down anel wrote a romantic letter to
my une-le, thanking him fer the pres
ent, and then visited the nearest jew
elry store, anel turned both the gob
let" and spoon into cash, which I
I had received no further letters
from my unc-le until the; one which I
re ad in Mrs. Kingsley's parlor. The
postscript not only astonished, but
absolutely frightened me. I read as
"P. S. I have never visited Phil
adelphia, so I have deeideel to do so
at once, and get a look at you and
your wife and chihl. Ytm may ex
pect me about the tenth of the
"Good gracious! My uncle is com
ing to visit me," I e xclaimed, "anel
it's past the tenth of the month now!
I don't know what moment he may
pop in! What am I to do for a wife
At that moment there came a ter
rible pull at the eloor bell, as if the
man w ho pulled it imagined he own
ed the house, and could make as
much now? as he pleased.
A sickening sensation took posses
sion of ine, for I hael a misgiving
that it was my uncle. Now, as gooel
fortune would have it, Mrs. Kingslev
hael gone out to a neighboring store
fer a few moments, and had 'request
eel me to have an eve on her child
while she was gone, so that it wouhl
not fall out of the cradle and hurt
o I -rT i-i .1 i. ll 11
i.njn-n at ine craeiie
The visitor proved to be my uncle. '
I knew him by the pictures ef him I
had seen, ami he likewise knew me !
by my photograph. After a mutual i
recognition and hand-shaking, I
ushered my honored relative into the
parlor, ami introeluceel him to mv
"There, uncle," I said "is the first
pleelge of our marrieel life. I assure
you I take pleasure in presenting to
you my child."
"It "is fat little youngster," said
my uncle, gazing at it admirably.
"By the way, what is it, boy or girl?"
That was a knotty question for me
to answer, for he was just as much
acepiainteel with its gender as I was.
But it would not do to show igno
rance on the subject, anel so I ans
wereel at hnphazarel that it was a boy.
"I am sorry it is a boy," said my
uncle; "there are toej many boys in
the family. Now, if you had only
produc-etl a little blue-eyed girl, it
wouhl have been more sensible."
I assured him I w as sorry the gen
der elid not suit, but hopoel in the
future his wishes wouhl be gratiiied.
Se far I hael suceeeeled in deceiv
ing my uncle, but the worst, I feareel
was that when Mrs. Kingslcy return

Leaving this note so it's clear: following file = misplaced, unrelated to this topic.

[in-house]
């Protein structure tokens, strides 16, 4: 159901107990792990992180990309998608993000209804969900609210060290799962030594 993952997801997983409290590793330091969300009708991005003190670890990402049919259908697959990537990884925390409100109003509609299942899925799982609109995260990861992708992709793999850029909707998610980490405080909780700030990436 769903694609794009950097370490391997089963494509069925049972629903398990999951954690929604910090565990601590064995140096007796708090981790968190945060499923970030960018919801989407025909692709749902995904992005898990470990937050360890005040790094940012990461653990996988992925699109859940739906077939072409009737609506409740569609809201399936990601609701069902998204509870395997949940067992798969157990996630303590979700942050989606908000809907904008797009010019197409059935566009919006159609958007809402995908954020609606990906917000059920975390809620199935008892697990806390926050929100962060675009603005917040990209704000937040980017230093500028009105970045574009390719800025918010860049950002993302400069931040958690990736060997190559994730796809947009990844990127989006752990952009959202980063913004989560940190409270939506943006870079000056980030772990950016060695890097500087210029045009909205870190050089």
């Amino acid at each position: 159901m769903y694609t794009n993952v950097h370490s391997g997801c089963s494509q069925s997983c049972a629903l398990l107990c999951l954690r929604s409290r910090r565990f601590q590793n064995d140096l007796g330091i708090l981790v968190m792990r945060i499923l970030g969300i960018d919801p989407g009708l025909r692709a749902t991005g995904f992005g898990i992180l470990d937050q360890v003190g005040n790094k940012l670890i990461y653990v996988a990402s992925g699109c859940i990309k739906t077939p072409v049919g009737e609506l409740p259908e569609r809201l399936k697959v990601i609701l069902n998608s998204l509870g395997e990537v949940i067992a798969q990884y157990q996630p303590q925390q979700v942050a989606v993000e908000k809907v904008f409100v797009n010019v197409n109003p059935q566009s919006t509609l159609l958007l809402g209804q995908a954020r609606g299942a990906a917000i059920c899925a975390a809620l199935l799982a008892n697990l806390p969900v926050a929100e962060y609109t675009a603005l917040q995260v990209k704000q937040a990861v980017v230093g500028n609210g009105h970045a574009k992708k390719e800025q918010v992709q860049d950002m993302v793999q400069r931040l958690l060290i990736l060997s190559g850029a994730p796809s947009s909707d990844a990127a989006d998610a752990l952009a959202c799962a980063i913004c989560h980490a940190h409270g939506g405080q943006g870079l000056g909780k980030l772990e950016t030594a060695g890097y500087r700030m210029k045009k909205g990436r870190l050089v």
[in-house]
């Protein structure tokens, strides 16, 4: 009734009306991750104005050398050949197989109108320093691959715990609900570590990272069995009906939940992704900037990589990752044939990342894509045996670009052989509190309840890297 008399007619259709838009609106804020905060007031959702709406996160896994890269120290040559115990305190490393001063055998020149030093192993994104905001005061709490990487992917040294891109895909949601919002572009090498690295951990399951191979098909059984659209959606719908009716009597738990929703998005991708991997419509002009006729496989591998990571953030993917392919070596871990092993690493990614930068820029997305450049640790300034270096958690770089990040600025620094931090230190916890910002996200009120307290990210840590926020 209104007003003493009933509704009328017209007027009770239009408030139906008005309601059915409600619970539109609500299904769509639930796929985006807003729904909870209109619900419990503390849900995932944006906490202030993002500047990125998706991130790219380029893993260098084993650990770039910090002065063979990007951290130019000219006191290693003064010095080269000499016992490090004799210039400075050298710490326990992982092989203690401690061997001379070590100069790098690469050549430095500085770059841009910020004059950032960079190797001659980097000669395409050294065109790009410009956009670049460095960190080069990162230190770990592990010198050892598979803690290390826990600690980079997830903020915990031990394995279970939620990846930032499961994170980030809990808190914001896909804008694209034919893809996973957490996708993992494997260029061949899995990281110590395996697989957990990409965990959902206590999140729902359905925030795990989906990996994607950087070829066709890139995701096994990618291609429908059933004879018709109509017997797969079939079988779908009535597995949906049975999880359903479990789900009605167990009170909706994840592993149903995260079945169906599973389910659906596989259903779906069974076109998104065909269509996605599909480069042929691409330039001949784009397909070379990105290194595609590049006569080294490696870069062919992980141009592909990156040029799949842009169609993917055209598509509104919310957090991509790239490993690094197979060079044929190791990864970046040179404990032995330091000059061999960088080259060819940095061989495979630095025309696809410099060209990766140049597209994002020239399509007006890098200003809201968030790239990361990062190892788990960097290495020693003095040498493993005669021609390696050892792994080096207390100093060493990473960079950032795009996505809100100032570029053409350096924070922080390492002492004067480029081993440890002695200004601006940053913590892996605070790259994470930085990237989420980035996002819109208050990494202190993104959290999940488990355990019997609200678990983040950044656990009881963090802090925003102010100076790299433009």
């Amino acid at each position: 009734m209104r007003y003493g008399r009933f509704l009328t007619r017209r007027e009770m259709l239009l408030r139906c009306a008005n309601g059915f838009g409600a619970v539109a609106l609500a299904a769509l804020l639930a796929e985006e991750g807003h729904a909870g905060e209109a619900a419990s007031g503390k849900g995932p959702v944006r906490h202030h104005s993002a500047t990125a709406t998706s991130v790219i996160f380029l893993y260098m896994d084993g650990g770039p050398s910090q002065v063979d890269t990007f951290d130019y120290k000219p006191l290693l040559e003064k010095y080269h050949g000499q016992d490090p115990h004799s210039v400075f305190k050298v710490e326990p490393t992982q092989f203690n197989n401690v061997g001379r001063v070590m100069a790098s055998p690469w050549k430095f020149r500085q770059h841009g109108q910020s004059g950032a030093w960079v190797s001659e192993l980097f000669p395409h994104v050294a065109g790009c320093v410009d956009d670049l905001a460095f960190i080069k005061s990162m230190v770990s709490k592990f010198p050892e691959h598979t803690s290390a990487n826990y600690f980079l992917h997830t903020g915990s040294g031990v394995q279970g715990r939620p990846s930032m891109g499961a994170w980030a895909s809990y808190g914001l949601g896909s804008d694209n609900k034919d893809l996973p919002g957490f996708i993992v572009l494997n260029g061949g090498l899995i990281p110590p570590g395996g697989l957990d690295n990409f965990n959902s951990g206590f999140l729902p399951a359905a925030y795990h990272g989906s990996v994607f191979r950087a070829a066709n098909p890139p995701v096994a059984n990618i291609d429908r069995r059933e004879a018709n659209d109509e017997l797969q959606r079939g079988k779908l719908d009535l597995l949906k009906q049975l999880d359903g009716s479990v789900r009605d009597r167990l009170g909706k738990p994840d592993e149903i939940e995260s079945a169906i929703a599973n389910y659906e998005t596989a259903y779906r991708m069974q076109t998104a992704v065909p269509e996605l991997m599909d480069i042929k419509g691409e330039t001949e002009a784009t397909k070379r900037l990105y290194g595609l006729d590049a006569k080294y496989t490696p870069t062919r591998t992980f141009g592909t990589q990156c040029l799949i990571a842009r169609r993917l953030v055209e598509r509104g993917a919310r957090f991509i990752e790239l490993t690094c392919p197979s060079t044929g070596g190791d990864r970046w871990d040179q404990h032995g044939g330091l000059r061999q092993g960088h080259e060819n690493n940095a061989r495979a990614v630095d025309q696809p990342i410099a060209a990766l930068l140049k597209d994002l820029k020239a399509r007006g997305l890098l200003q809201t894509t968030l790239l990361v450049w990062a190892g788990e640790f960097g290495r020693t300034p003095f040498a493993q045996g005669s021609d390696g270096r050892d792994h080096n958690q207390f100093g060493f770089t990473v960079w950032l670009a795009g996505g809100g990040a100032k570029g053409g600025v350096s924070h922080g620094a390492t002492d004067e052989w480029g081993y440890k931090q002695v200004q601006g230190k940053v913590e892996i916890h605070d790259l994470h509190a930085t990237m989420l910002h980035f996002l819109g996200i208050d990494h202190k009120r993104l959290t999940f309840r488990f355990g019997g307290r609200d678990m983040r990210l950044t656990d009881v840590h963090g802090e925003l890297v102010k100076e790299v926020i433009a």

ed she might object to my claiming
ownership in her chihl. Besides, to
carry out my dee-eption, I must iind
a vvife as well as infant, and Mrs.
Kingsley was the only one I could
conveniently claim. The only diili
cnlty was to get her conse'iit'to the
deception, and this might be done if
I could only secure a private conver
sation with her before I introdueeel
her to m- uncle; then it would be
I watch my opportunity, and gain
ed and interview with her before she
entered the room. I told her, in a
few brief and hurried words, the ex
tent of my diiliculty, anel how I hael
taken the liberty of acting a papa for
her little one I then tohl her I
must line! a wife somewhere, and
her to allow me to introduce her in
that capacity. She laughed very
heartily at the suggestion, said she
could comprehend my diiliculty, and
consenteel to my proposal, and very
roguishly warned me not to presume
upon the occurence.
We then entered the parlor, anel I
introduced her a my 1 letter half. My
unclo was very much pleased with
her, and complimented me; iqon my
gooel choice in the selection of a wife.
Mrs. Kmgsly, of course, colored
most charmingly at this compliment,
anel I couhl sc-arccly refrain from
la n going.
"You have a fine boy here," said
my uncle to Mrs. Kingsley, pointing
to the e-radle.
" Excuse me.
saiel she, color-
ing up again, "it is
I was dumbfounde el. I was expos
ed in my iniepiity. Would my uncle
believe me after this? He looked
from me to my pretty landlady with
a puzzleel countenance.
"Your husband told me it was a
boy," he saiel. and rather suspicious
ly, too, I thought.
" Well, 1 always took it for a boy,"
was my reply, putting on a bold face;
" but 1 suppose my wife; know s best."
Here Mrs. Kingsley fairly scream
ed with laughter, and my uncle's
stern face assume-el an ironiele smile.
" You are a nice father, ain't you?"
touching me with the point of his
umbrella, "not to know the sex of
your own child. Why, I knew it
was a girl the moment i looked at it."
"But, Charley," he said, again ad
dressing me, "what elid you do with
the; goblet and papspoon I sent to
the little one?"
"Oli, they are perfectly safe, I as
sure you!" I leplioel; " I have taken
good care of them."
"Yes, but where in the duce are
they? I would like very much to
take- another look at them."
"Well, 1 have deposited them in a
bank for safe-keeping, but I can read
ily produce them that isin course
of a week's time."
. He told me to do so. as he wanted
to see them, and I got out of the j
room, tor lear mat lie might asic me
some more perplexing epicstions.
A short lime afterward. Mrs. Kings
ley came to me, w hen I was alone, in
an r.el joimng room, ami I saw imme
diately that something very humor
ous must have happened, fer the
corners of her lips were breaking in
"Do y?u know, sir into what an
awkwaiei prcelicament you have got
me?" she impiireel as she took a seat
on the lounge by my siele.
"Explain yourself," I said.
"Why, your une-le came bi mo a
short time ago, and asked to see my
marriage certitie-ate, anel he saiel he
had some money to settle upon us
immediately, but he wanieel to be
sure that everything was right first."
" Diet you expose me?" I inquired,
" No, sir, I did not; for I never
enter into a deception or anything
else by halves."
I was so elated that I could not
withxtanel the temptation of embrac
ing her. This did not make her an
gry; fe,r she nestled her head cosily
on my shoulder and smiled serenely.